Making Impact online

A number of successful campaigns carried out by Impact Traffic challenges negative views about online marketing.

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By  David Ingham Published  July 26, 2001

Pepsi and Amr Diab|~||~||~|So you think online marketing doesn’t work? Perhaps the results of work carried out recently by Impact Traffic will make you think again.

One of the interactive agency’s most spectacular recent successes was a campaign that it carried out on behalf of its client Pepsi. It started when the soft drinks giant was all set to kick off a new promotion involving the latest video and song by Egyptian pop superstar, Amr Diab.

Simon Bond, business development director at Impact Traffic, suggested to Pepsi that it put the new music video online prior to its debut on television. By clicking on a link on carefully selected consumer sites, users would be able to download the video to their PCs.

Pepsi agreed and the video was posted on arabia.com and maktoob.com five days prior to the TV launch, which probably makes Pepsi the first company in the Middle East to debut an advertising campaign online. Users were directed towards the Amr Diab video through banner adverts and pop-up boxes placed on the sites, and through 1.25 million HTML e-mails sent to both sites’ user databases.

Pepsi’s expectations for the campaign were initially modest. “The client said it would be happy if it got 20,000 people downloading the advert,” says Bond.

The results reported by Impact Traffic were fairly staggering. The initial click-through rate on pop-ups and banners was 14% and an amazing 45% on the HTML e-mails. Those click-throughs resulted in a staggering 250,000 downloads in the few days prior to the TV launch. By comparison, a similar Pepsi campaign in the UK that used Robbie Williams attracted only 40,000 downloads.

Bond believes the exercise shows that online campaigns can be successful if well thought about and users are offered something appealing. “The cost per acquisition was $0.01, which just shows that the Internet is a very powerful medium and, if you use it effectively, can be very cheap,” he says. Pepsi Middle East’s Faisal Farid says that the company now feels, “encouraged to continue our investment in online marketing.”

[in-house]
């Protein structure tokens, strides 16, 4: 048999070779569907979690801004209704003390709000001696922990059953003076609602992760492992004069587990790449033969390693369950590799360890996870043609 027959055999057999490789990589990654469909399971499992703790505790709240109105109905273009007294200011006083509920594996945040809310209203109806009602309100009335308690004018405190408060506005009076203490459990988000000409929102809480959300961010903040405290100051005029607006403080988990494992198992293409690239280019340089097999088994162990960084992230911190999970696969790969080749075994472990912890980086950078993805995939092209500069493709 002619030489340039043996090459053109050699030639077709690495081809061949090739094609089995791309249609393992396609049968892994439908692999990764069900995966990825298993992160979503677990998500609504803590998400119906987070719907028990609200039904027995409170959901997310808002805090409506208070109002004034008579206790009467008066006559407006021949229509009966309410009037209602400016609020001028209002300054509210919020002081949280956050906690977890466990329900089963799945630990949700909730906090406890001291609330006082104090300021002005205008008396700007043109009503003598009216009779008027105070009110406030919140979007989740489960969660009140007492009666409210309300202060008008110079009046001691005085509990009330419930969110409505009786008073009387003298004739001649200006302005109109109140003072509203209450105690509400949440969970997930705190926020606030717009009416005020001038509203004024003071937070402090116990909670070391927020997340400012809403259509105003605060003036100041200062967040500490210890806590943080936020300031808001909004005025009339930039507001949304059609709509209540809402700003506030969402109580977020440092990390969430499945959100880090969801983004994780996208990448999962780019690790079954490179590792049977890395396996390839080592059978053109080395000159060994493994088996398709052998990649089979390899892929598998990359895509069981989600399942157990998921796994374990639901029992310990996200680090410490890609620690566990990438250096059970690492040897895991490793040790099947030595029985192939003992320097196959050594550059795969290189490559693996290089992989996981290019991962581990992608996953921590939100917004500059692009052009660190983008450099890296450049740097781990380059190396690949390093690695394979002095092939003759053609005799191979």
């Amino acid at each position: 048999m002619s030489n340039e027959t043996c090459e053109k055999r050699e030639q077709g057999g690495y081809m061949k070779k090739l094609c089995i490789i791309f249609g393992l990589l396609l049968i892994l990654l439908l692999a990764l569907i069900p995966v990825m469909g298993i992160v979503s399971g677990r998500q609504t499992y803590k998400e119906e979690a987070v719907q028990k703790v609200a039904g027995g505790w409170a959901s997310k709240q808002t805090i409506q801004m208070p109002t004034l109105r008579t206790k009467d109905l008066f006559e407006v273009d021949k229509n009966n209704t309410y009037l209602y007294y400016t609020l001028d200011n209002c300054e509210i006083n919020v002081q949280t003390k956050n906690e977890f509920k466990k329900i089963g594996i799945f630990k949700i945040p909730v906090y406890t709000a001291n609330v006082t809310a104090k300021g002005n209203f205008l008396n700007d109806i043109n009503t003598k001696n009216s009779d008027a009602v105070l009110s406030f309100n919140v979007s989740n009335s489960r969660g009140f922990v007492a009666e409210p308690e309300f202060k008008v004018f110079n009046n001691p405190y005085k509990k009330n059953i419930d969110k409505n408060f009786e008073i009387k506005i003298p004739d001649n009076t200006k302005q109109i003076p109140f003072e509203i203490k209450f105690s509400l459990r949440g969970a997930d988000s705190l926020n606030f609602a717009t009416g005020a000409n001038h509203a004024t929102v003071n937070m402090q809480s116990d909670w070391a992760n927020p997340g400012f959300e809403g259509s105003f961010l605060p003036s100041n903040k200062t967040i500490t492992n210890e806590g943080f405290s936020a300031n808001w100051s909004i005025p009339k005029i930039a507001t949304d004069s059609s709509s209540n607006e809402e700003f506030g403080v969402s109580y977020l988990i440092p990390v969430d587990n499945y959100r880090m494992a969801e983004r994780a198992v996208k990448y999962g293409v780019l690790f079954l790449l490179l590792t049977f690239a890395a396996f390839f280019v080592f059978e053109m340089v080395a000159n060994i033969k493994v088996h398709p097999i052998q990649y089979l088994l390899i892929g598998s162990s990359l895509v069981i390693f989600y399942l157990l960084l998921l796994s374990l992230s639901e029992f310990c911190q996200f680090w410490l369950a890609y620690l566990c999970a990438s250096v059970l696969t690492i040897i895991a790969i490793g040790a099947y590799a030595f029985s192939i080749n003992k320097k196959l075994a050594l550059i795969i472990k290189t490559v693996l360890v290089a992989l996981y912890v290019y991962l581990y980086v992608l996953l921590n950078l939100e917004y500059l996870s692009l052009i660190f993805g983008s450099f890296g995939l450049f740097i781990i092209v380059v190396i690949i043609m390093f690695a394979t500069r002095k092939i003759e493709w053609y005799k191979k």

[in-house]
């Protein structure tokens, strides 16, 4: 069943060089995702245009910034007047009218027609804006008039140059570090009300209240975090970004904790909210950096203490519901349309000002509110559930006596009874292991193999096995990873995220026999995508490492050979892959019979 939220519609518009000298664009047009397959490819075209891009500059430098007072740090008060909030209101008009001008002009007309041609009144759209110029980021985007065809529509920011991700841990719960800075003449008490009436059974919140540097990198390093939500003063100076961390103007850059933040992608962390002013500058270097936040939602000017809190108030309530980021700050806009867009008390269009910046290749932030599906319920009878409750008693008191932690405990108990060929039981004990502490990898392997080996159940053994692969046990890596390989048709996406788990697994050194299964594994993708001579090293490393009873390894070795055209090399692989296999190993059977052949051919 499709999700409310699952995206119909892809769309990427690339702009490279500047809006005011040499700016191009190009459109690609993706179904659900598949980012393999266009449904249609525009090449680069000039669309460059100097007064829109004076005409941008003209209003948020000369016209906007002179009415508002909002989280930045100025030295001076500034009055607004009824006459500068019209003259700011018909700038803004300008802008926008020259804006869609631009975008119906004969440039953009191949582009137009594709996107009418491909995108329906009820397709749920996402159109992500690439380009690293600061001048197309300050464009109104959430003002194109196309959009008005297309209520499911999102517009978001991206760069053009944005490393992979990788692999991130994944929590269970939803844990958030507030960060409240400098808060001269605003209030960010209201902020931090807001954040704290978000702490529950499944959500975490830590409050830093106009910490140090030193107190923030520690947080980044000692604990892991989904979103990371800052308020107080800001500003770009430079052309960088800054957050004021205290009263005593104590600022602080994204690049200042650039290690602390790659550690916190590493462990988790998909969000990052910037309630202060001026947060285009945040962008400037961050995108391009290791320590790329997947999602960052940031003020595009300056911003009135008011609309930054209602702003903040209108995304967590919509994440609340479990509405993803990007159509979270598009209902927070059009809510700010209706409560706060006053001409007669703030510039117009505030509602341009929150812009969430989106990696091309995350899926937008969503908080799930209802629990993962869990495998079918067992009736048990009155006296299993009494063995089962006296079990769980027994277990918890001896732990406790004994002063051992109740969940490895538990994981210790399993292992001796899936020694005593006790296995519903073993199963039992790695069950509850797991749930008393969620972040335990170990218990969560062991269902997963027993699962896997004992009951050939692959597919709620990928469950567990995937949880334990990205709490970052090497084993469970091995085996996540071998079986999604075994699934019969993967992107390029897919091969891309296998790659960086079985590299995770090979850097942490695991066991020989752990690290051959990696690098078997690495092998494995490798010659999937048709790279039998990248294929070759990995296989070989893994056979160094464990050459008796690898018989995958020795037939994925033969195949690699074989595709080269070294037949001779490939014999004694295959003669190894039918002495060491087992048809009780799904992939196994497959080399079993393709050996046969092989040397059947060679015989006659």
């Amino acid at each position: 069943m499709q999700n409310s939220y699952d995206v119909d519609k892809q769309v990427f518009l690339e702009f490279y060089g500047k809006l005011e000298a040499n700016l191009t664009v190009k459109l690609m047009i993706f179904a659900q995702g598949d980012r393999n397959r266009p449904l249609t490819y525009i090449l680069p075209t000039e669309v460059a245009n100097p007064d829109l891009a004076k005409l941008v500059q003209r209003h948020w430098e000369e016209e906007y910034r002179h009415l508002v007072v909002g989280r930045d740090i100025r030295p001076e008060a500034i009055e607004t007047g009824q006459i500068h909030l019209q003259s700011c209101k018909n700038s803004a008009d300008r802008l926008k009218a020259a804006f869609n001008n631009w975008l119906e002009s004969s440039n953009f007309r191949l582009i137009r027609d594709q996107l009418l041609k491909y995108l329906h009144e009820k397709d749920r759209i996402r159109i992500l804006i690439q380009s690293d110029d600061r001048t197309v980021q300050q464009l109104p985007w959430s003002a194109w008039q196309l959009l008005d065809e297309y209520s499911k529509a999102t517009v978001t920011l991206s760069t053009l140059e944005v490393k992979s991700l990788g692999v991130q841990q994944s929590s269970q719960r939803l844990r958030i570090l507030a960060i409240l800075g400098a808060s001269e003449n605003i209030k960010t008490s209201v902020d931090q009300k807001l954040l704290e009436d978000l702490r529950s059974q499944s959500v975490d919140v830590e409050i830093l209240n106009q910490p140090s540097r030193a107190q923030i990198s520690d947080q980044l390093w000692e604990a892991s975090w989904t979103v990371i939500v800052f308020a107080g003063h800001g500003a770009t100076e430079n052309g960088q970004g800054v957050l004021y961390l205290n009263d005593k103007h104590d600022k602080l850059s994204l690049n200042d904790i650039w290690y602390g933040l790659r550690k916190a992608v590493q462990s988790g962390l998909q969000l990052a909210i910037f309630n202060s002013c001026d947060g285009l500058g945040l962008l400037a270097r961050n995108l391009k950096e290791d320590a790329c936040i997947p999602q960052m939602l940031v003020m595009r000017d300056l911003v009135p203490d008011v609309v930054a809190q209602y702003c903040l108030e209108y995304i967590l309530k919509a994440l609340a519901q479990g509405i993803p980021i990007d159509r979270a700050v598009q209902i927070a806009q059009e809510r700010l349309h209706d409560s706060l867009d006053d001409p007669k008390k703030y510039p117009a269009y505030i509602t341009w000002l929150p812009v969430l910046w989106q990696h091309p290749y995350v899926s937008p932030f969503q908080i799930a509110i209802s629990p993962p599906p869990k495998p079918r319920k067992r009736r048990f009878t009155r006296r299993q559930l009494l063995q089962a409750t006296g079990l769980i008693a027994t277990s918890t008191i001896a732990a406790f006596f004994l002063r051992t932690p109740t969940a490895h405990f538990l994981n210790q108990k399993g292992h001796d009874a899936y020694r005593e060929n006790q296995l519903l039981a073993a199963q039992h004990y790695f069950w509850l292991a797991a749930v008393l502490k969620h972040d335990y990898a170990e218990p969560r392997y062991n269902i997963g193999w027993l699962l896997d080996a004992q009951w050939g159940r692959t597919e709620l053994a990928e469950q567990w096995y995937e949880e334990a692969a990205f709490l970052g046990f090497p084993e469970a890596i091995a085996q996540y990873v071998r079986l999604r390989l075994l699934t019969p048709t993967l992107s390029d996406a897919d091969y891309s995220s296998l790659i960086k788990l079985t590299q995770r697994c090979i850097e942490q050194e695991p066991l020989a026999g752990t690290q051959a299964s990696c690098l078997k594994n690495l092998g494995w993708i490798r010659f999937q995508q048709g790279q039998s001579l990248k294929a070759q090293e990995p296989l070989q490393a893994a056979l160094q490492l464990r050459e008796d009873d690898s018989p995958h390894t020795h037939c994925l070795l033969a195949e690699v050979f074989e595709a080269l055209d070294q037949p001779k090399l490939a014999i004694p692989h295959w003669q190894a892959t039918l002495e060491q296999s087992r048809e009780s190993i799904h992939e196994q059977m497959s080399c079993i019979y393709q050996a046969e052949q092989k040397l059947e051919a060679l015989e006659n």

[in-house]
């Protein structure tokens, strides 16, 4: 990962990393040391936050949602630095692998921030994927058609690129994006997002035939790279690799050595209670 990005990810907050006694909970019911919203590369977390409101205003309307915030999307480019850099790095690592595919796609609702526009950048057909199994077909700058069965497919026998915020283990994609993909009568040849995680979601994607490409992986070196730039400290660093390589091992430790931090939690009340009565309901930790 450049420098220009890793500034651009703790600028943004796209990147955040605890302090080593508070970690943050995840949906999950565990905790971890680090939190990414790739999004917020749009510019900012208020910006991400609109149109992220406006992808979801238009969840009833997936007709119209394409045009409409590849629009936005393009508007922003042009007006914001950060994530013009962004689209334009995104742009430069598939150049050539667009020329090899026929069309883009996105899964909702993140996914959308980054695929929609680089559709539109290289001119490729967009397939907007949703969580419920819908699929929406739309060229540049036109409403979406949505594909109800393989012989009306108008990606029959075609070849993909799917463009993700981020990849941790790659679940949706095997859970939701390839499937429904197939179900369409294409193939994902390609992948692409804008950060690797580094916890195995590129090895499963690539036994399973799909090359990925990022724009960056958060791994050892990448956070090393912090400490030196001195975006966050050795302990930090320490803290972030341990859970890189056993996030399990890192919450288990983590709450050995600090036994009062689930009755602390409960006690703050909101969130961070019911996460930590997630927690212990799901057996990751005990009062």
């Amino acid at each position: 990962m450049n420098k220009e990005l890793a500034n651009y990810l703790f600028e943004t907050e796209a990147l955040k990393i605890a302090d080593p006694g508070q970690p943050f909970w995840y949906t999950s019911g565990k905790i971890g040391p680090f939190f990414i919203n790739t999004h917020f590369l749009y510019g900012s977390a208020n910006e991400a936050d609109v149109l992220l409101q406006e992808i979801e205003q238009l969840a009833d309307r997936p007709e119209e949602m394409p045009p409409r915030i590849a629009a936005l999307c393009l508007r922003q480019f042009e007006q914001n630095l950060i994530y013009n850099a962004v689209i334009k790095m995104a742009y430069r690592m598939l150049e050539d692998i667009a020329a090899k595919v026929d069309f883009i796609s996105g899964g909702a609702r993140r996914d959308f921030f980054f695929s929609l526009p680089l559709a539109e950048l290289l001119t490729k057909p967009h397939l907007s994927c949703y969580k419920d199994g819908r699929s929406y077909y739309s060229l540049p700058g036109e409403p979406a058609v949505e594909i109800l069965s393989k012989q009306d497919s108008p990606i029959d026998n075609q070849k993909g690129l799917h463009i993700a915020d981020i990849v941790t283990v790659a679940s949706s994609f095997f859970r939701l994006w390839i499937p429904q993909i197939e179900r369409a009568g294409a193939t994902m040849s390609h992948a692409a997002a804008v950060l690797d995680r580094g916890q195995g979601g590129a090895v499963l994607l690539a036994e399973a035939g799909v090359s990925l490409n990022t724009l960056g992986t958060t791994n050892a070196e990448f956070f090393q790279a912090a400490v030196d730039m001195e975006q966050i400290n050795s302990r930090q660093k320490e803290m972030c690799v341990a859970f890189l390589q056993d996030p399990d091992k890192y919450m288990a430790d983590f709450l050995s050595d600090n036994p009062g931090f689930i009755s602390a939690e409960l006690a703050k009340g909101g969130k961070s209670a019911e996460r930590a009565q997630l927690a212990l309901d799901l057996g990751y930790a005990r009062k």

||**||Database marketing|~||~||~|
In this particular example, Pepsi and Impact Traffic weren’t trying to carry out a database building exercise, and asked users only for their names and e-mail addresses. The campaign was really intended as a generic branding exercise and a ‘testing of the waters’ ahead of the launch of Pepsi’s new regional site.

Bond agrees that the click-through rates may well have been lower had Pepsi asked users to submit more personal data. In which case, he says, users must be offered an incentive to submit that data, which brings us to another Impact Traffic client, Adidas.

Since the launch of www.adidas.co.ae last November, Impact Traffic has done a number of online campaigns for the sports apparel king. One of the highlights was a competition to give away a pair of Kobe Bryant sports shoes (Bryant is a US basketball star.)

That competition generated responses from 50,000 individuals, whose details have all gone into a database kept by Adidas Middle East. Bond says that this is the largest customer database of any regional Adidas operation in the world.

Adidas also knows, through data extracted online, that 35,000 of these people like football. So, next time Adidas launches a David Beckham or Zinedine Zidane product, it can tell 35,000 people about it for the cost of an e-mail shot. “This shows that the Middle East is a developing business environment and that there is a huge benefit from investing in the Internet,” argues Bond.

Bond himself arrived in the region late last year and admits that interest in online marketing was then negligible. However, business has grown enormously since then, driven in large part, he says, by Emirates Airlines, an Impact Traffic client.

Emirates spends extensively on online marketing, investing in its own sites and running data capture exercises through third party sites. It has also offered online ticketing for some time. “Because Emirates has been our major client, we’ve been able to use that success as a case study for all our other clients,” explains Bond.

The key to an online campaign, he believes, is to come up with innovative ideas that encourage users to click-through and enter their details into the site. Those individuals can then be marketed to directly and the cost of capturing their details has been low.

Bond also argues that this way of marketing to people is not intrusive because they have entered details voluntarily. “In the case of Adidas, these kids are interested in the products and want to be kept up to date,” he says.||**||

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